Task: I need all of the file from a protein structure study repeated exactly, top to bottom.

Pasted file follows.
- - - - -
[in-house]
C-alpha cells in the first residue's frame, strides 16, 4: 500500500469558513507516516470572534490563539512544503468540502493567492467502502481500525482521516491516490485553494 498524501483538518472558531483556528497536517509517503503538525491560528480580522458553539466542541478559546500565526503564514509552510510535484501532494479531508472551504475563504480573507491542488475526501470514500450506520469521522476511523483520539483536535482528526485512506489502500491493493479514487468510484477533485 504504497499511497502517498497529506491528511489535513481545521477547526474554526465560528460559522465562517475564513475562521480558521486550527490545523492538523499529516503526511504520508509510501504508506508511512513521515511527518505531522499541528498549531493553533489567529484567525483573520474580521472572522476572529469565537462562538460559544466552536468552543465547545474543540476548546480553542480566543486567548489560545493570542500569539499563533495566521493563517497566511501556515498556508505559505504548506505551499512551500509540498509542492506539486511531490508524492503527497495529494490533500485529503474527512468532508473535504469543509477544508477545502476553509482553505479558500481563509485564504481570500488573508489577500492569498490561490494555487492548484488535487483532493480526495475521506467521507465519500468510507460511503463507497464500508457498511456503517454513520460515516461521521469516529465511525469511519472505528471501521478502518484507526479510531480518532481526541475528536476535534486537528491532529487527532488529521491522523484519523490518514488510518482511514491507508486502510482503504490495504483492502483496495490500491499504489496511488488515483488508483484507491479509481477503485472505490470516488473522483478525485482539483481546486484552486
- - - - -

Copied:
[in-house]
C-alpha cells in the first residue's frame, strides 16, 4: 500500500469558513507516516470572534490563539512544503468540502493567492467502502481500525482521516491516490485553494 498524501483538518472558531483556528497536517509517503503538525491560528480580522458553539466542541478559546500565526503564514509552510510535484501532494479531508472551504475563504480573507491542488475526501470514500450506520469521522476511523483520539483536535482528526485512506489502500491493493479514487468510484477533485 504504497499511497502517498497529506491528511489535513481545521477547526474554526465560528460559522465562517475564513475562521480558521486550527490545523492538523499529516503526511504520508509510501504508506508511512513521515511527518505531522499541528498549531493553533489567529484567525483573520474580521472572522476572529469565537462562538460559544466552536468552543465547545474543540476548546480553542480566543486567548489560545493570542500569539499563533495566521493563517497566511501556515498556508505559505504548506505551499512551500509540498509542492506539486511531490508524492503527497495529494490533500485529503474527512468532508473535504469543509477544508477545502476553509482553505479558500481563509485564504481570500488573508489577500492569498490561490494555487492548484488535487483532493480526495475521506467521507465519500468510507460511503463507497464500508457498511456503517454513520460515516461521521469516529465511525469511519472505528471501521478502518484507526479510531480518532481526541475528536476535534486537528491532529487527532488529521491522523484519523490518514488510518482511514491507508486502510482503504490495504483492502483496495490500491499504489496511488488515483488508483484507491479509481477503485472505490470516488473522483478525485482539483481546486484552486